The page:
fish recommendations/compatability - Tropical Fish Keeping - Aquarium fish care and resources
 
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post #1 of 5 Old 09-05-2010, 03:37 PM Thread Starter
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fish recommendations/compatability

Hello,
I'm starting a 37 gallon planted aquarium. I've been looking up fish profiles but would love to have you all weigh in. These are the fish I'm considering:
  1. Long Fin Red Minor Tetra
  2. Guppies
  3. GloFish
  4. Dalmation Molly
  5. Neon Tetra
  6. Marigold Variatus
  7. catfish
  8. algea eater (eventually)... open to suggestions
  • Of these fish, are there any you would elimnate from the group?
  • Some of these are schooling fish, how many of each kind would you suggent (37 gallon tank)?
  • Which kind would you add first and how many when my tank is ready?
  • Any other suggestions?
Thank you!
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post #2 of 5 Old 09-05-2010, 05:54 PM
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to many differnt answers

start with the guppies as they tend to be the hardiest of the fishes you want..and try to get males so your tank isnt overpopulated with fry before you get other fishes...glo fish are pretty sturdy as well...cat fish and alga eater are pretty generic terms but asuming you are not upgrading the tank again go with small members of these families like otocinculis for algae or corys for cats...you could try a banjo or farowalla but they are a bit more sensitive and get larger...just to get you started in this tough choice hopefully someone els e will come bye and clarify this a little more...to many fish to little space..ADIOS...
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post #3 of 5 Old 09-06-2010, 12:55 PM
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The first issue is, water parameters. You have listed fish that prefer soft acidic water and others that prefer basic harder water. Depending upon what your source water (tap presumably) is, some may be OK and others not. If you can indicate your water pH and hardness, this will help; you can usually obtain this information from your water supply people, many have a website.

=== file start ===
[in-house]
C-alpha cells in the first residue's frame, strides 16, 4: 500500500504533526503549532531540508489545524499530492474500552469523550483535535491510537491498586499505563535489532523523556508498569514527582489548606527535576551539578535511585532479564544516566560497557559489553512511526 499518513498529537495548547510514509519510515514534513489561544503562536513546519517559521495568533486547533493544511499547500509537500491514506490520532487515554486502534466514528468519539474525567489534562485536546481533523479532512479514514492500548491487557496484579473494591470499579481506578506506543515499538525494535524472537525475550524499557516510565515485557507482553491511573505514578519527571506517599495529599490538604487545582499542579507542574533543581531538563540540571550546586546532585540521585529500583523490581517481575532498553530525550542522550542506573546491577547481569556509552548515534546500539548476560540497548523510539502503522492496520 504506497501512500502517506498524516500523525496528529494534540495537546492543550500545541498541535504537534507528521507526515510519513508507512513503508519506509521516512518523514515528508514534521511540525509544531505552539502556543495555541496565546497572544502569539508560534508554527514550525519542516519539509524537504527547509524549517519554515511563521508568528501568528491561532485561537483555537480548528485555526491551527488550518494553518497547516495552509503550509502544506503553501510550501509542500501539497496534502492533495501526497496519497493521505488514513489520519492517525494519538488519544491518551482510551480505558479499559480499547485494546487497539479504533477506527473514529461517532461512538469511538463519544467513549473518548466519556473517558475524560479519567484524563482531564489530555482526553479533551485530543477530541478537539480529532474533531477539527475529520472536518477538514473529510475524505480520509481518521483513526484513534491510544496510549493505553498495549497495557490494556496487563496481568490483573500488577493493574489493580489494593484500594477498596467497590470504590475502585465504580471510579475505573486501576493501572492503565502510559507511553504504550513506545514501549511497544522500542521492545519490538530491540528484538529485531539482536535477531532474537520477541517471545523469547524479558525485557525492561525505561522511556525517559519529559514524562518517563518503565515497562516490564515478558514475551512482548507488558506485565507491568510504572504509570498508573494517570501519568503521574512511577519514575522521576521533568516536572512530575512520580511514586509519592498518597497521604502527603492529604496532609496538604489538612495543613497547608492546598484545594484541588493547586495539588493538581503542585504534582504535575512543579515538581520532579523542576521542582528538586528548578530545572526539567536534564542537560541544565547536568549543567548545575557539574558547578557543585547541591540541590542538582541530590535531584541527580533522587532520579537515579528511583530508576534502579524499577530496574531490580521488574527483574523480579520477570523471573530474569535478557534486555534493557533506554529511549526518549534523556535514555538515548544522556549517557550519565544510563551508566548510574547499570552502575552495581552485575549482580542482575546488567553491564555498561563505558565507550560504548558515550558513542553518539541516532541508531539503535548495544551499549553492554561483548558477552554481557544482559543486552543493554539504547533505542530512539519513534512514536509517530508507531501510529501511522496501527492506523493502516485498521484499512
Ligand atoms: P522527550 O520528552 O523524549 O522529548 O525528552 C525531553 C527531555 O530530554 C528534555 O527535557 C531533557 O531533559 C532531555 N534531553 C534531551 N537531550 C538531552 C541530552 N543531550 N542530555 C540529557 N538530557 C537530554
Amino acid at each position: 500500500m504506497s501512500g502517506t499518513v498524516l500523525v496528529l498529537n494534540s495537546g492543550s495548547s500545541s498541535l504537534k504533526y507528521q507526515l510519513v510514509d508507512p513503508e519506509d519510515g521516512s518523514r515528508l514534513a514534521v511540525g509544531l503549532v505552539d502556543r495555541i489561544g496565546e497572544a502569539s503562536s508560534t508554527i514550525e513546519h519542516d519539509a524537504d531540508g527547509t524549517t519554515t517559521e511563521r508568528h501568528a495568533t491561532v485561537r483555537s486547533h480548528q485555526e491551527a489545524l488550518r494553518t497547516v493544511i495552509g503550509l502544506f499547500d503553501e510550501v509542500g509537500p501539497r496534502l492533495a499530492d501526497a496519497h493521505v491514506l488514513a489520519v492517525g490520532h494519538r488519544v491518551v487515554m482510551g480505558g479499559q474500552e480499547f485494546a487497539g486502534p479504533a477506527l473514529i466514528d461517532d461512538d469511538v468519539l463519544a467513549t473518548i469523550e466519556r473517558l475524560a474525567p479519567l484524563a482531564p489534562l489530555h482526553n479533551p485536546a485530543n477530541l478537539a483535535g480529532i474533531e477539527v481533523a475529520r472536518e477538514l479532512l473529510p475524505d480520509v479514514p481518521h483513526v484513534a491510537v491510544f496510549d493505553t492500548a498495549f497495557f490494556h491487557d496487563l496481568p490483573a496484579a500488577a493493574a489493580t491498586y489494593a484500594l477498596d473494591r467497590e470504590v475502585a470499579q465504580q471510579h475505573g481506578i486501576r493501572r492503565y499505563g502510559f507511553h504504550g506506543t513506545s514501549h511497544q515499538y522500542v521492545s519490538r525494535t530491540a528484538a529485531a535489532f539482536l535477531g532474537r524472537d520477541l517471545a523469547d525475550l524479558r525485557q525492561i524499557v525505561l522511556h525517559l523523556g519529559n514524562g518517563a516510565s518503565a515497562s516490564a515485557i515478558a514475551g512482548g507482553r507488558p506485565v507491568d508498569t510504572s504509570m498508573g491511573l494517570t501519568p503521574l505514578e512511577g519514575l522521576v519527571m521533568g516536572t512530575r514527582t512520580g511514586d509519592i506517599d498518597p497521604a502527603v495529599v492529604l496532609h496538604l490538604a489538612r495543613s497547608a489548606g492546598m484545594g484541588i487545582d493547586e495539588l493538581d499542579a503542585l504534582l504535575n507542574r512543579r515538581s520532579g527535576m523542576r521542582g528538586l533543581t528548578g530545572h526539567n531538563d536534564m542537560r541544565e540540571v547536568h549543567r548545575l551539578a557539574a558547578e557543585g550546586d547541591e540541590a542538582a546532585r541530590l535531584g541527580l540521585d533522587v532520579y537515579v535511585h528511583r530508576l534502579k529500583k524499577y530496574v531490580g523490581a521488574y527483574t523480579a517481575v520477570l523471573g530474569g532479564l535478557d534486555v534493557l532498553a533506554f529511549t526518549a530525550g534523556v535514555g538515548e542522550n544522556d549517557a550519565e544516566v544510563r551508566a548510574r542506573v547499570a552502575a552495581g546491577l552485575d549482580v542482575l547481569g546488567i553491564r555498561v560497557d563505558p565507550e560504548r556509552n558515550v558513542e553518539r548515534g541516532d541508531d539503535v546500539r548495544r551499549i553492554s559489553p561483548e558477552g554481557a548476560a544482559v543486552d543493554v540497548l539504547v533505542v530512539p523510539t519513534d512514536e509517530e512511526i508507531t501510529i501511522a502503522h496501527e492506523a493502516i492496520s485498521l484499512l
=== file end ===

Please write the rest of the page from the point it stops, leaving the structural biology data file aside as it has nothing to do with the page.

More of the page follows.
Shoaling fish usually do best in groups of 6+, so bear this in mind when deciding on shoaling fish. In a 37g there is only so much space, and keep in mind the adult size of the fish.

One of the listed fish is problematic, the red minor tetra. This is probably the Serpae Tetra, Hyphessobrycon eques. If you check the profile (click on the shaded name, or use the second tab from the left in the blue bar at the top) you will note that this species is often nippy and aggressive, and should be in larger groups (8*) and either on its own or in 4-foot tanks with other active fish. In a 37g I would leave this species out.

Byron.

Byron Hosking, BMus, MA
Vancouver, BC, Canada

The aquarist is one who must learn the ways of the biologist, the chemist, and the veterinarian. [unknown source]

Something we all need to remember: The fish you've acquired was quite happy not being owned by you, minding its own business. If you’re going to take it under your wing then you’re responsible for it. Every aspect of its life is under your control, from water quality and temperature to swimming space. [Nathan Hill in PFK]
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post #4 of 5 Old 09-07-2010, 03:38 PM Thread Starter
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I had my water tested today and it was PH 7.8. Do any of these fish prefer that kind of PH? Do you have any suggestions of fish that would like that and are community non-aggressive fish? Thanks!
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post #5 of 5 Old 09-07-2010, 07:18 PM
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In general terms, livebearers do well in basic harder water (pH above 7 is basic, and usually indicates moderately hard to hard water).

Aside from livebearers, there are several smallish fish that also fare well, and some that can generally adapt. Have a look through the fish profiles under Cyprinids and Characins. Catfish will list some bottom fish. A few of the dwarf cichlids would be fine (under Cichlids obviously).

Byron.

Byron Hosking, BMus, MA
Vancouver, BC, Canada

The aquarist is one who must learn the ways of the biologist, the chemist, and the veterinarian. [unknown source]

Something we all need to remember: The fish you've acquired was quite happy not being owned by you, minding its own business. If you’re going to take it under your wing then you’re responsible for it. Every aspect of its life is under your control, from water quality and temperature to swimming space. [Nathan Hill in PFK]
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